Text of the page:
Let’s say that the gelcoat on your boat looks less than stellar—as in chalky like a chalkboard less than stellar. Maybe your blue boat now has a purplish hue, or your topsides don’t reflect anything other than poor care. The good news is that the damage is reversible, in most cases. The bad news is that you have a lot of work ahead of you.
Whether you’re trying to prep your boat for sale or rehabbing a new acquisition, or just sprucing up your current ride, restoring gelcoat shine not only makes you feel better, it actually enhances the value of your boat and helps to make it last longer. It’s also one of the easiest things (from a technical standpoint) you can do on your boat yourself.
You might have a lot of folks tell you that you can get away with using one-step waxes and snake-oil treatments that guarantee a great shine, but the truth is, if you have a badly oxidized gelcoat finish, the method you’re going to read about here is exactly how the pros would do it if you hired the job out yourself. It requires some specialized tools and materials, but you can save a good amount of money doing it yourself. If you have light or moderately oxidized gelcoat, have a look at this video, which explains the steps in removing that light oxidation from your boat.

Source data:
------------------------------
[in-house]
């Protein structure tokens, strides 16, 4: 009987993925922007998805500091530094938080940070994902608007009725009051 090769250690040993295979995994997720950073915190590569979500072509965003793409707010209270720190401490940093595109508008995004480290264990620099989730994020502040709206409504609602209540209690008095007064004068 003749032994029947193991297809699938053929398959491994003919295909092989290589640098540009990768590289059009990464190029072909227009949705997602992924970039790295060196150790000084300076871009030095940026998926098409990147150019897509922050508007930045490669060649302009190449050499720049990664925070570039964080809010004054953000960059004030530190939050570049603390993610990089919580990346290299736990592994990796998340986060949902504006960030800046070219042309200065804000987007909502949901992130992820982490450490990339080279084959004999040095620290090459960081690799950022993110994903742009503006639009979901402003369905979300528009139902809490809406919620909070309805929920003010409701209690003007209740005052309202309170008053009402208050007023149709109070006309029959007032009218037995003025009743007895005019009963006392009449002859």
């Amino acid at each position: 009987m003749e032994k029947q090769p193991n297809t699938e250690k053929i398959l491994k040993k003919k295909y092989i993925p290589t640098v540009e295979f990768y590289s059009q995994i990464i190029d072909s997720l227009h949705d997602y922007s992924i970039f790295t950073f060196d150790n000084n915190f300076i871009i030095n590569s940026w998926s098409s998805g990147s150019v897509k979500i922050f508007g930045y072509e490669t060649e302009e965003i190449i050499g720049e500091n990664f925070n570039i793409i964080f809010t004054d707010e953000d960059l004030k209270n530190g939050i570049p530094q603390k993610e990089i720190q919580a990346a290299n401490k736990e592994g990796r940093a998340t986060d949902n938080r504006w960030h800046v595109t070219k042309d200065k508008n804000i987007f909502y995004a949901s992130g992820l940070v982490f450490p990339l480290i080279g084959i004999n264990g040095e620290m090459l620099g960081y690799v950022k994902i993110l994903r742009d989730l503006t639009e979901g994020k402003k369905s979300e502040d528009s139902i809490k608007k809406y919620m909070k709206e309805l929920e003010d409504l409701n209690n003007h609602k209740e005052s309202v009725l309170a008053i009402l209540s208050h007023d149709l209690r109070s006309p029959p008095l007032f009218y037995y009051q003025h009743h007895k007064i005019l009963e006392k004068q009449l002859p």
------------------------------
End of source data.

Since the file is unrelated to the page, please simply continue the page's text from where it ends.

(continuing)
Tools of the Trade
The first step in any gelcoat restoration job is removing that layer of oxidation standing between you and a good shine. And if that oxidation is heavy, I’m not going to lie to you—only a machine will get it off. You can use a household electric drill with a retrofit buffing pad if yours is a small project, but if you need to compound anything over 20 feet, a seven-inch angle grinder with the correct buffing pad (3M’s Superbuff is a good one to try) is the tool to get. Expect to pay around $200 for a good-quality one, or you can also usually rent them for around $30 a day from a tool rental shop.
Before we get started, we’ll assume your boat is out of the water or on a trailer, because it’s virtually impossible to restore a faded gelcoat hull while a boat is in the water. (If you’re just working on the decks and interior portions of your boat, you can certainly accomplish that while the boat is floating.)
First, give whatever gelcoat surface you’ll be compounding a good wash, and then let it dry. If it’s especially dirty, use a heavy-duty cleaner such as Krazy-Klean or On and Off. Once you’ve gotten the dirt out of the way, it’s time to break out the rubbing compound and machinery.
The first step in the process involves using rubbing compound, which is generally a mineral-spirits based liquid or paste with fine abrasive particles suspended in it. When you “rub” in a rubbing compound (or polish it in with a machine), it slowly removes all of that nasty gelcoat oxidation from the surface. Do it long enough and you polish in a dull shine. The objective in this step is not to get a high-gloss shine, but to remove all of the oxidization and prep the surface for a finer polishing. Now, if your gelcoat is scratched or gouged, you’ll want to make those repairs before getting started.